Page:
It's a girl!During the 20-week check-up we were surprised to hear we were having a baby girl instead. We had had the idea of a baby boy in mind for weeks already, so this took a bit of a switch in thinking. This immediately resolved the surname debacle: Alina's surname Maatjes-Siletskaya could be passed on to our daughter verbatim. However, we had no idea yet what name to give her.
In honor of her best friend Anna, Alina wanted to give our daughter a name ending in -ana, like e.g. Juliana. To the Dutch this name sounds odd, though, because the only person in the Netherlands known by that name is our former queen Juliana of the Netherlands.
We eventually came across Viviana, which we'll shorten either to Vivi or Ana. As a second name we chose Eleonora, making her full name: Viviana Eleonora Maatjes-Siletskaya.
Gestational hypertensionUp until week 26 everything had been going fine. We worked, traveled, and enjoyed life :) But then during a business trip to Moscow Alina's blood pressure suddenly spiked, and she was hospitalized there for a few days.
High blood pressure is one of the precursors to preeclampsia, which Alina had a heightened risk for, and needed to be treated fast. Thankfully because of the prescribed aspirin there were no ill effects for the baby, who continued to grow, turn and kick just fine. Alina, on the other hand, continued to be very weak, and after her flight home lay in bed most of the weekend.
The midwife, not having any proper medical education, couldn't do much to help, and the gynecologist deemed her complaints not urgent enough for a weekend visit; it could wait. We decided enough is enough, and we'd be going to Prague. Alina flew there the day after and stayed there at her mom's, resting and visiting the hospital, while I finished up back home and joined her late May.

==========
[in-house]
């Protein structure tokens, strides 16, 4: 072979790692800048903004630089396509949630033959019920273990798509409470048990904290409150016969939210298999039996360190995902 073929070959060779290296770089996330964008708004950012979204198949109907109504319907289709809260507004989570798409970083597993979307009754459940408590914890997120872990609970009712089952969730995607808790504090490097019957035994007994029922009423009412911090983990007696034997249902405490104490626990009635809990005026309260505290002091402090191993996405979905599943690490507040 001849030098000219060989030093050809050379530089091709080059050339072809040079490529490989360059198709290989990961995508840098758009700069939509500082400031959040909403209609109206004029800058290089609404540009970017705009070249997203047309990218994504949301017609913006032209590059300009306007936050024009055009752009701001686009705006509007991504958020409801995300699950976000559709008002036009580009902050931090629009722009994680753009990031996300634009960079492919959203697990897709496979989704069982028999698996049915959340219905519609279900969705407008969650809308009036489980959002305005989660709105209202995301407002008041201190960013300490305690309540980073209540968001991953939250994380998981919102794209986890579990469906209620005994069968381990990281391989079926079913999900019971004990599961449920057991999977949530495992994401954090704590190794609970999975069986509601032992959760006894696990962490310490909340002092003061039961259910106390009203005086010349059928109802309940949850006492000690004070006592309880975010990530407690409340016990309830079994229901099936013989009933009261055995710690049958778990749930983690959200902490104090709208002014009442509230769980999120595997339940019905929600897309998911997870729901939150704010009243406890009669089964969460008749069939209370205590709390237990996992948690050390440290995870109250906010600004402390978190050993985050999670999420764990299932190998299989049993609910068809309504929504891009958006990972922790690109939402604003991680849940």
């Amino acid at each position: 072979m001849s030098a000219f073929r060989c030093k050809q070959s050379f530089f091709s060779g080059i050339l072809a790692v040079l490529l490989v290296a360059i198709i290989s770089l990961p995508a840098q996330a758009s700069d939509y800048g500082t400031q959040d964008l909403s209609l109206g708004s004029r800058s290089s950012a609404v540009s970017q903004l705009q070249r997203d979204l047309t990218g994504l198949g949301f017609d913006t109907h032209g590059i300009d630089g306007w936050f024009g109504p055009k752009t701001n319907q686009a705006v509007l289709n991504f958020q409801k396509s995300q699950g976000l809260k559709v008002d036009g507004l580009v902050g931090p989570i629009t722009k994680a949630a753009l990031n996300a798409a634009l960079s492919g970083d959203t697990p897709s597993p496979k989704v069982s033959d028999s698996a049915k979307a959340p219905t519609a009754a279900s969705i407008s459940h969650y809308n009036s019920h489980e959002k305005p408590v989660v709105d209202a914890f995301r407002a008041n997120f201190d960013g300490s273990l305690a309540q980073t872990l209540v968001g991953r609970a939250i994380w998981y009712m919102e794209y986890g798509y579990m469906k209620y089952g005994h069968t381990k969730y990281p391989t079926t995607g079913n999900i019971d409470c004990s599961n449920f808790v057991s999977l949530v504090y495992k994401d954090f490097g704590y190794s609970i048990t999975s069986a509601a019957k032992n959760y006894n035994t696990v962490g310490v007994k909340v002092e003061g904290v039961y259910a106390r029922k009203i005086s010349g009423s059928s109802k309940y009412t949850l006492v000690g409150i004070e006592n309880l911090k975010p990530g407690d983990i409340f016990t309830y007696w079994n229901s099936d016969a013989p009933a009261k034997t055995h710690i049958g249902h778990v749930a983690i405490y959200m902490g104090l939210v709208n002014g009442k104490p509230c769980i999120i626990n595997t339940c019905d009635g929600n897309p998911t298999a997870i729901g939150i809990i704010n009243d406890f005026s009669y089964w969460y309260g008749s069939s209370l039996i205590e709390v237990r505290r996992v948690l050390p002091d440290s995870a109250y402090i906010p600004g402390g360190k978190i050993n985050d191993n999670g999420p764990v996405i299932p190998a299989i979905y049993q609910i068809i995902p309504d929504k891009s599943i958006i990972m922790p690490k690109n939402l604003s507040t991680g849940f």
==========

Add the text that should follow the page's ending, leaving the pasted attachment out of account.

Staying in PragueIdeally, Alina would give birth in Prague, and after a few weeks we would go back to the Netherlands. But life is rarely, if ever, that simple. Not only did Alina have to go to Prague earlier and stay there, leaving again after birth isn't that easy either: we first have to wait a few weeks for the birth certificate, and ideally the baby should have a (Dutch) passport to travel with, which will take another month or so. It looked like we were going to be a while.
In the meantime I was being fired from Yandex, and I had decided to also quit my other job at Paragin. With the generous severance package from Yandex for me and maternity leave for Alina, we would be able to spend a few months with Viviana before going back home to the Netherlands. That did of course mean packing up.
Since we stayed with Alina's mom, we of course had a bit less space than we were used to in the Netherlands, but after moving a few things around and a lot of unpacking, we made ourselves a cozy little home for the next few months.
Natural birth or cesarean?During the final weeks of pregnancy, most babies turn to the head-down position, but for some reason our baby did not… Because of possible complications during a natural birth, the gynecologist therefore strongly advised a planned cesarean section instead.
Until then, in a week and a half from now, we're reading up, sleeping in, and just doing what we feel like while we still can. After all, to end with a cliche, afterwards our lives will never be the same again :)